Tuesday, April 8, 2008

Yesterday-- dumbing down, Today-- rising up

Care made a great comment about accountability, and I wanted to share this article. It was posted on a message board that I read, and I really think that this shows what CAN and SHOULD happen-- athlete or not. From the San Bernardino "The Sun:"

Arroyo Valley's king of court on way to Tulsa
John Murphy, Staff Writer
Article Launched: 04/03/2008 12:08:00 AM PDT

Arroyo Valley basketball star Joseph Richard was his league's Most Valuable Player.

He made first-team All-CIF.

He is The Sun's Player of the Year.

But the real question heading last Saturday was ... would he be named Sir Knight?

People already familiar with San Andreas League basketball already know Richard the basketball player.

He was the 6-foot-6, 230-pound kid who averaged 15 points and 14 rebounds per game.

He ignited Arroyo Valley crowds with his powerful slam dunks.

He is headed to Tulsa University on a basketball scholarship.

What they probably don't know is Richard's involvement with the Socialite Club of San Bernardino. And how Richard attended with his family and his "fair maiden" a Beautillion last Saturday at the Orange Show.

The event is a male version of a debutante ball, and is something Richard has been working toward for more than a year.

"It helps young men develop life skills," said Richard's mother, Bessine. "I'm a single mom, so I've always encouraged anything Joseph could do to learn positive things from other men."

To that end, Richard learned ballroom dancing, entered an oratorical contest, visited churches and participated in a Black history parade. He has maintained lofty grades, has done community service and has been a stellar citizen.

Bessine said it was about more than the Beautillion and the event's overall prize of being named "Sir Knight" - which is similar to Prom King, but a lot more weighty.

"Joseph is always careful what he says and does," Bessine said. "He knows other kids look up to him. He talks to his own siblings about being responsible and getting good grades."

Richard has a brother (Kameron, 13) and two sisters (Cherrelle, 17 and Casandra, 13) who also attended the Beautillion, Richard's big night.

There will be other big nights ahead for the former Hawk star.

In little more than a week, April 11, he will turn 18. Then comes graduation. Then will come his matriculation to Tulsa two weeks after graduation, to possibly take some summer classes and begin working out.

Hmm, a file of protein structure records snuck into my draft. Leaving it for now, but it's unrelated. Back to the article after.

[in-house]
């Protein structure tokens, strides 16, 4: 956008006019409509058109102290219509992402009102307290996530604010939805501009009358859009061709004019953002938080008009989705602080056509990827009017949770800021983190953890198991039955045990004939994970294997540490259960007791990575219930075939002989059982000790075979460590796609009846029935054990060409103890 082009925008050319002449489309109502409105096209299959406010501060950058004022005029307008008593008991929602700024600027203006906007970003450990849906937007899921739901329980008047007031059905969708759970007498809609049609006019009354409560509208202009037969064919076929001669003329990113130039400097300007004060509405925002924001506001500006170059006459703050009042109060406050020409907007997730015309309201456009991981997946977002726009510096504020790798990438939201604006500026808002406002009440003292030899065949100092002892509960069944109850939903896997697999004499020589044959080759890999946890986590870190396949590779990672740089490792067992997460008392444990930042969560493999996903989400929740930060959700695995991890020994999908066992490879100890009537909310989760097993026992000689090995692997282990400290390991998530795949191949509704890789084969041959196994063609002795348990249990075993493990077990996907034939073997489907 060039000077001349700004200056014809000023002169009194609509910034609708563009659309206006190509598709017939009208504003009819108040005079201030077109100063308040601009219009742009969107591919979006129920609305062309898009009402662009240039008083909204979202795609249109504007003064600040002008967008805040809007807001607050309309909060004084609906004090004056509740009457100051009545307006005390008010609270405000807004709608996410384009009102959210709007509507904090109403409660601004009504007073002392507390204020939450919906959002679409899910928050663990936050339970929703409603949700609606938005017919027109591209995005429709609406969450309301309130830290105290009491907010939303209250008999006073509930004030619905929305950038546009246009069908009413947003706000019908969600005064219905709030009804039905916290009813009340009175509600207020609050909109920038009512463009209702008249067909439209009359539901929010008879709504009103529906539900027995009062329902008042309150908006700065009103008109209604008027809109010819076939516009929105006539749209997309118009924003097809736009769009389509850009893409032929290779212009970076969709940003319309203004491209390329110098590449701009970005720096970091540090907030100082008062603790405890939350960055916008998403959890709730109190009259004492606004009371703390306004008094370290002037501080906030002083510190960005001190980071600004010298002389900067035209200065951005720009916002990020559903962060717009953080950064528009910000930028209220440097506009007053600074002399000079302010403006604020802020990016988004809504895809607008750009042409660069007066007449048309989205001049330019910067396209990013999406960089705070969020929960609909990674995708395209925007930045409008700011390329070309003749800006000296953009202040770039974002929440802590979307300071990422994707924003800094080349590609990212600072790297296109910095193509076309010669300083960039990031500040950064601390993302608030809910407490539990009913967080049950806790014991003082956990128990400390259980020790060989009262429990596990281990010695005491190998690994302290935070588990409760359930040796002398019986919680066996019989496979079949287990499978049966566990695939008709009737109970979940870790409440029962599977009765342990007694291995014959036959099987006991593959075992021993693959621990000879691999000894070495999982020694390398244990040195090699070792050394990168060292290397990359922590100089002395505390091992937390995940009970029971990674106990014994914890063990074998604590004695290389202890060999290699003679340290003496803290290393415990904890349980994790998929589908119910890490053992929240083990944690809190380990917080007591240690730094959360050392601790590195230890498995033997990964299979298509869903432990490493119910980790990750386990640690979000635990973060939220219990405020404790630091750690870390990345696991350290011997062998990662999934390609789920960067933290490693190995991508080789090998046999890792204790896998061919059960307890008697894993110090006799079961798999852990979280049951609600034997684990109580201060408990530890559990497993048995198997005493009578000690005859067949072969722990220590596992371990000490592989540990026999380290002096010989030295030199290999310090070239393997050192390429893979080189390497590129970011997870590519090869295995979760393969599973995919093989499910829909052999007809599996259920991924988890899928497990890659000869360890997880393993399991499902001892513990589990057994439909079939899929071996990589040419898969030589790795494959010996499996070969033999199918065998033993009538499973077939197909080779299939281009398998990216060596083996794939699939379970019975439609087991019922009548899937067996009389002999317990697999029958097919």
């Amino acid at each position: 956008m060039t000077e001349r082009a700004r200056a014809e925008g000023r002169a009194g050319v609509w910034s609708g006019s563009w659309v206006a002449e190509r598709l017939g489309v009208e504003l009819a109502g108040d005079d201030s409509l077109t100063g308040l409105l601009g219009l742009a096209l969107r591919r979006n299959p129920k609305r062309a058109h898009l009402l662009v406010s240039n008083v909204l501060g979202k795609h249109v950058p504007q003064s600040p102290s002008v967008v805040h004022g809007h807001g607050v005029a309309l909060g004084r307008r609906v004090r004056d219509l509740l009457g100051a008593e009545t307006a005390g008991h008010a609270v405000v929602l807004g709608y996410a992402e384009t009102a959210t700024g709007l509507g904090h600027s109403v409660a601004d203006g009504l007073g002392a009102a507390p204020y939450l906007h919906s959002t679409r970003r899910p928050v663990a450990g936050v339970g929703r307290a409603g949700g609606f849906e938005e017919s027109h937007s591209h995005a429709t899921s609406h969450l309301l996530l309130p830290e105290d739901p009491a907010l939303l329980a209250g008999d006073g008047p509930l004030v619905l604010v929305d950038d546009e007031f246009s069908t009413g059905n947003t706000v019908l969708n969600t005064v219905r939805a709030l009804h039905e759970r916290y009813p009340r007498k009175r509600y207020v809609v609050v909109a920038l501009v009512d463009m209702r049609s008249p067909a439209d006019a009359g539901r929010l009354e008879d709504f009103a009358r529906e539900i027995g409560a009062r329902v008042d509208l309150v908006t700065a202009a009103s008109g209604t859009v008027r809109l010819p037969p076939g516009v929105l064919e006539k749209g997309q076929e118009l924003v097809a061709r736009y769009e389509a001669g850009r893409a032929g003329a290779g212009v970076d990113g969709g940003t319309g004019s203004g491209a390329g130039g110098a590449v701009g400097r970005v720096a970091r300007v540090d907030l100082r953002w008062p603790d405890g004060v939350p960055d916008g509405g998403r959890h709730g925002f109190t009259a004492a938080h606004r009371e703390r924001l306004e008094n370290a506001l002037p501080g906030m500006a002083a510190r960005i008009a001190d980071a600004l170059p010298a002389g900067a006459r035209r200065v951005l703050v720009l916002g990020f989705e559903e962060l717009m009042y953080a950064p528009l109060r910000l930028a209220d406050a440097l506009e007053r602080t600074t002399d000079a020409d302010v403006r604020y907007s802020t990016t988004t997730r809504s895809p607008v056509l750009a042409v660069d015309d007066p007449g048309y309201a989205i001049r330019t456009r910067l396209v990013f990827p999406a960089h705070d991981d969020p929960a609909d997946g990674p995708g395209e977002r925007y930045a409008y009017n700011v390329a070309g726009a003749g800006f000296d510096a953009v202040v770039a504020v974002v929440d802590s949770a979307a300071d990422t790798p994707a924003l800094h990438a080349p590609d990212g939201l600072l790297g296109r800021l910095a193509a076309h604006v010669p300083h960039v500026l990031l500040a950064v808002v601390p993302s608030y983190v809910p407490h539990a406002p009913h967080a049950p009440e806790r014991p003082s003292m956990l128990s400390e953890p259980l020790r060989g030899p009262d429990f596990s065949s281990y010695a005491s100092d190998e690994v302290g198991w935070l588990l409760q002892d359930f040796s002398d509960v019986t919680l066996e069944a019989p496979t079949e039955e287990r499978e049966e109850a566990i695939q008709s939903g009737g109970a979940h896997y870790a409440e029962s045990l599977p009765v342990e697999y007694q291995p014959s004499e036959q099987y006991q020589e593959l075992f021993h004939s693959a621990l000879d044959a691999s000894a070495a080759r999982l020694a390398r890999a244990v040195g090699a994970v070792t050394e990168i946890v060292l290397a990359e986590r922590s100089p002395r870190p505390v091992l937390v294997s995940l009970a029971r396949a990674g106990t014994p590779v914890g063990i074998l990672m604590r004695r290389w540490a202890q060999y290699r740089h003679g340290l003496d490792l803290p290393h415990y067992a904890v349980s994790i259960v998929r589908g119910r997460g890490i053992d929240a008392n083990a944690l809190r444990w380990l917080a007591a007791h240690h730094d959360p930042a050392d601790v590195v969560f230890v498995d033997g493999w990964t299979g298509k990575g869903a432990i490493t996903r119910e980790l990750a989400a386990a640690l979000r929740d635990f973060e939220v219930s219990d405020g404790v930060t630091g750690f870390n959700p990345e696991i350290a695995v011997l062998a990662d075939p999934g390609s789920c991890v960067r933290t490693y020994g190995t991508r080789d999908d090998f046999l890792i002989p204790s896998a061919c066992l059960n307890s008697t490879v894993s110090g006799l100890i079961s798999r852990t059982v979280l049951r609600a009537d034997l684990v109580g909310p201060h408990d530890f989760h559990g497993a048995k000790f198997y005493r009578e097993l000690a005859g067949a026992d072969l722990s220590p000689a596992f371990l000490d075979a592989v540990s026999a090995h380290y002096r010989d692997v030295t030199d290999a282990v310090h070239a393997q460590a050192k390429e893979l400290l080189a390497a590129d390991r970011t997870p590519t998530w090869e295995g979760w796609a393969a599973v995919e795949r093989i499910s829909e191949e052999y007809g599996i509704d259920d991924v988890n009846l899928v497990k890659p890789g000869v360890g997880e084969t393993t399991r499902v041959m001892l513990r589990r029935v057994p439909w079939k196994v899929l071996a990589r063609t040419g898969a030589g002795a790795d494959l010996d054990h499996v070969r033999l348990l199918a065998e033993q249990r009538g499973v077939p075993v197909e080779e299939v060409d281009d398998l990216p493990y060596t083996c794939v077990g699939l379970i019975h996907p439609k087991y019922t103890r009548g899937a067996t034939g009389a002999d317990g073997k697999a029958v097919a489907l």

Richard, intelligent and articulate, is excited about the next stage of his life.

"I'm looking forward to it," he said. "I've lived in California all my life and I'm looking forward to a new experience and playing basketball at a higher level."

Richard was pursued by UC-Riverside, UC-Santa Barbara, Lehigh, Air Force, Army and Colorado State. His 3.6 grade point average and 1,600 SAT score didn't hurt him in the least.

But Richard enjoyed his visit to Tulsa so much that he canceled at least one trip he had set up.

"The people were nice," he said. "I fit in well with the team - it was like it was in high school. And I liked the way coaches operated and their enthusiasm. They liked my character and leadership."

Opposing coaches also appreciated Richard, and not just for his ability.

"He is a very strong player," Cajon coach Randy Murray said. "We prepared for him more than anybody else. Sometimes that meant he didn't have great stats against us because we were focusing on stopping him. But if we're taking practice time out to stop you, that's pretty high praise."

Added former San Gorgonio coach Ty Stockham: "He was hard-working and very mature for his age. He was very team-oriented. I didn't seem him play this year, but in talking to Scott (Smith, the Arroyo Valley coach), he said Joe signed early with Tulsa and could have coasted, but still allowed his strong, successful qualities to come out. That's one of the reasons Arroyo Valley achieved as much as it did this year."

The Hawks won an SAL co-title - its second consecutive league championship - and made the CIF-SS Division II-AA semifinals, losing a heartbreaker to Colony 47-46 at Pacific.

Arroyo Valley also made the semis in 2006-07, and also advanced to the CIF-State tournament.

Richard said Tulsa envisions him as power forward or small forward. He knows he will have to improve his medium-range and outside shot. In fact, he's already working on that, under the tutelage of former Tulsa player Hassan Booker, who lives in Los Angeles.

Though Richard's time to leave is drawing short, he is not worried, saying his sense of excitement "overrides any nervousness."

Bessine Richard isn't overly anxious either, knowing the fine values she instilled in her son will continue to bolster him.

"Joseph always enjoyed basketball from early on," Bessine said. "But I always told him that without education, he was nowhere. I'm very proud of him and I know he'll continue to do the right thing."


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